This piece of news is old, but I believe its relevance is even stronger. Most high-street fashion companies are still not respecting basic human rights because current labour practices are still far worse than what you and I can ever ever imagine.
Sometime last year, Bangaladeshi garment workers went on strike because they were severely underpaid. Child labourers also joined the demonstrators but here’s how they ended up on the streets.
‘Many of the rioting workers are employed by plants which make ready-to-wear garments for sale in western high street stores.
“We worked for them,” shouted one striking worker. “They are doing business and making money, but not paying us.”
An estimated three million workers, mostly women, are employed in the Bangladeshi garments industry. The lower paid workers earn a minimum monthly salary of 1,660 taka, equivalent to less than £18. They have demanded an increase to 5,000 taka. Owners said last week they could pay no more than 3,000 taka a month.’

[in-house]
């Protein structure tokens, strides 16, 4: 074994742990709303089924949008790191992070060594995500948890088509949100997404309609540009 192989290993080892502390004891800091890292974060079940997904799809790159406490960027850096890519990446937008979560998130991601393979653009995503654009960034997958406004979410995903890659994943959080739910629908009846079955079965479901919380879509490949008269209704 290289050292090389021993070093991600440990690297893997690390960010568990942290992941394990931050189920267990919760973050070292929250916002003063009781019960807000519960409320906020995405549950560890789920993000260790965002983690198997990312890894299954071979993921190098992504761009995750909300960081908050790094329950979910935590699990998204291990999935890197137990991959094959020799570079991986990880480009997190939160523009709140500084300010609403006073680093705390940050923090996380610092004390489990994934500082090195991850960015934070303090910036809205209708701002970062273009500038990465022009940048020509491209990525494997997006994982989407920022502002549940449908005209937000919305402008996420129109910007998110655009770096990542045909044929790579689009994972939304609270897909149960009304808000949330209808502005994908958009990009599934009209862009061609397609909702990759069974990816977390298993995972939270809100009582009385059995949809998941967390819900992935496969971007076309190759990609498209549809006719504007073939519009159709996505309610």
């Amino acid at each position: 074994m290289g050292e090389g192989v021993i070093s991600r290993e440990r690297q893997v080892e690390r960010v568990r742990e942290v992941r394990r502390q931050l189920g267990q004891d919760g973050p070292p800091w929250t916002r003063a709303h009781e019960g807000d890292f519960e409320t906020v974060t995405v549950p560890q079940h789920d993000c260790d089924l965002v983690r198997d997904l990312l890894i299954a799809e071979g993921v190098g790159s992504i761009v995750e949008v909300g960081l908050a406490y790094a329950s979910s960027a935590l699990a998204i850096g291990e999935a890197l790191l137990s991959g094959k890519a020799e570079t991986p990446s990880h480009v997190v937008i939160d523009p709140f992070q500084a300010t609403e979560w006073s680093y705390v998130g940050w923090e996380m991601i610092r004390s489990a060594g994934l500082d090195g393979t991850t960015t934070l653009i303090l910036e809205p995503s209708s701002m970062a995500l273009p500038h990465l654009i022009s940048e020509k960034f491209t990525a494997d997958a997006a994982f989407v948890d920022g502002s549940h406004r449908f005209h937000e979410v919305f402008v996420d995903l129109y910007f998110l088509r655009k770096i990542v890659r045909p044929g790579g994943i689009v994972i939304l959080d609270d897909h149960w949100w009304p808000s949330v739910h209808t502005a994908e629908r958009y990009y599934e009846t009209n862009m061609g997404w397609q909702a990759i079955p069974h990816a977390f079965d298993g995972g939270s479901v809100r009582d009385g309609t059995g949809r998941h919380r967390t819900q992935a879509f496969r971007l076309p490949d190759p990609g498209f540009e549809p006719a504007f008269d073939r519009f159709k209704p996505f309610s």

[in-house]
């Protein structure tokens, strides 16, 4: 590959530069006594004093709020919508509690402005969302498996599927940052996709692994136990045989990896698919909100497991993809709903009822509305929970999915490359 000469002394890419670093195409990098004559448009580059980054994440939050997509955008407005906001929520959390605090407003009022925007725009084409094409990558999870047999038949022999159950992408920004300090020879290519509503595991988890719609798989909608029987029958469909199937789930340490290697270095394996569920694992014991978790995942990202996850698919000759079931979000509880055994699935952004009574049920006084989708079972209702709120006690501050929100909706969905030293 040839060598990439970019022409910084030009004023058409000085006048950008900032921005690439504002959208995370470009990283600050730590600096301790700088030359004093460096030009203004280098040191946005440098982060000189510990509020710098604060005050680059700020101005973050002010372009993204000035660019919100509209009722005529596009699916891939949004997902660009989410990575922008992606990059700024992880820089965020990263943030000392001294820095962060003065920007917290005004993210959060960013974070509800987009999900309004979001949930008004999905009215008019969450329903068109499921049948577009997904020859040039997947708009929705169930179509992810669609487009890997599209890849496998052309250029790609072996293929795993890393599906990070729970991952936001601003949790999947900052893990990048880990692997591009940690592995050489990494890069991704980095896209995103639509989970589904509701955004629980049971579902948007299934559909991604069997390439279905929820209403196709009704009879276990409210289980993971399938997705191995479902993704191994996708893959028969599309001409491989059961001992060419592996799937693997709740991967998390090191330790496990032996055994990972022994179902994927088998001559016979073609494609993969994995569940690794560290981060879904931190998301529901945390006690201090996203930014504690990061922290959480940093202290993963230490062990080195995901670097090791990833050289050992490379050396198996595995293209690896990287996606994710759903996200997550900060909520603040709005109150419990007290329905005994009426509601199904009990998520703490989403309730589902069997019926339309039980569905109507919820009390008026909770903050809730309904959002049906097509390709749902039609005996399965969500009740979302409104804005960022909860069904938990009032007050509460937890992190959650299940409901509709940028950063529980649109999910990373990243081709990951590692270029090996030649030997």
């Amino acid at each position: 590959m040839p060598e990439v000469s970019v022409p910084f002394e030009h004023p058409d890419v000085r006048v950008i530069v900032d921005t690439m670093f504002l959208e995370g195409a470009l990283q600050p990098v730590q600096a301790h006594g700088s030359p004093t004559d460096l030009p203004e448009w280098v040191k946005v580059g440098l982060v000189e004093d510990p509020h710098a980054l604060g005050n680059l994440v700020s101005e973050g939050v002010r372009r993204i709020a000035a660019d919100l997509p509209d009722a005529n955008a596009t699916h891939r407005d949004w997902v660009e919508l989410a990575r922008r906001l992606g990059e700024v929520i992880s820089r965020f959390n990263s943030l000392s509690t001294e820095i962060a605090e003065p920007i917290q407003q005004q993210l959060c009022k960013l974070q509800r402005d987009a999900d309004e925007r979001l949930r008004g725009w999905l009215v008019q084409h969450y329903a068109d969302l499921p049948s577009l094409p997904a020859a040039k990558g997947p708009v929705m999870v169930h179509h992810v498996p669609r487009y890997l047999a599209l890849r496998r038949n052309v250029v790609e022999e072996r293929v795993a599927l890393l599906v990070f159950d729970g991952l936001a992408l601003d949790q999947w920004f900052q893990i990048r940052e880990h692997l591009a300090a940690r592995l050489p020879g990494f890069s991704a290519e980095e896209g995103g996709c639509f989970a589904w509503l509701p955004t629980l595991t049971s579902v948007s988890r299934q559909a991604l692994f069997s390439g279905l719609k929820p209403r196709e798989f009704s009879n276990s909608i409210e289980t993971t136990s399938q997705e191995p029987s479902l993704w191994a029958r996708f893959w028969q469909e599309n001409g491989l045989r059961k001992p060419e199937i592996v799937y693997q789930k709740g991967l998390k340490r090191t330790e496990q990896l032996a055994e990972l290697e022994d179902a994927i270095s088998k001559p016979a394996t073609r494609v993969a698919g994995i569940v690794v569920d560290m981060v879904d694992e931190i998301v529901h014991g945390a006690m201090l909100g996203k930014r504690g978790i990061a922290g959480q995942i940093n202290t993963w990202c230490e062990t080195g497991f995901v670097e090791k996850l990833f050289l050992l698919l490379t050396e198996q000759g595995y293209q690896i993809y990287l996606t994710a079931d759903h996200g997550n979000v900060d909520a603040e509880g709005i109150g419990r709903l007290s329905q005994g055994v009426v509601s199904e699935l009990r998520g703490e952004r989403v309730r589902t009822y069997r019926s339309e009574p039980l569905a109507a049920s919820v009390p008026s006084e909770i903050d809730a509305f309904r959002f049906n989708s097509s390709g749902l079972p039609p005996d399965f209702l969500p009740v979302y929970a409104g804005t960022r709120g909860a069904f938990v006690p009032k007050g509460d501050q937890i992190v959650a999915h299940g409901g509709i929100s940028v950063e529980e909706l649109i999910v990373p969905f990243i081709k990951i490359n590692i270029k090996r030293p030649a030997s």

It’s difficult to differentiate the companies who are making an effort from those who are paying lip service, or worse, being serial offenders. This website is a good place to start. I know it’s extremely difficult to resist pieces from Zara, or H&M because they’re that cheap. I’m guilty as charged. But we’ve got to start somewhere so that fashion brands will wake up and change their business strategies to a more sustainable one.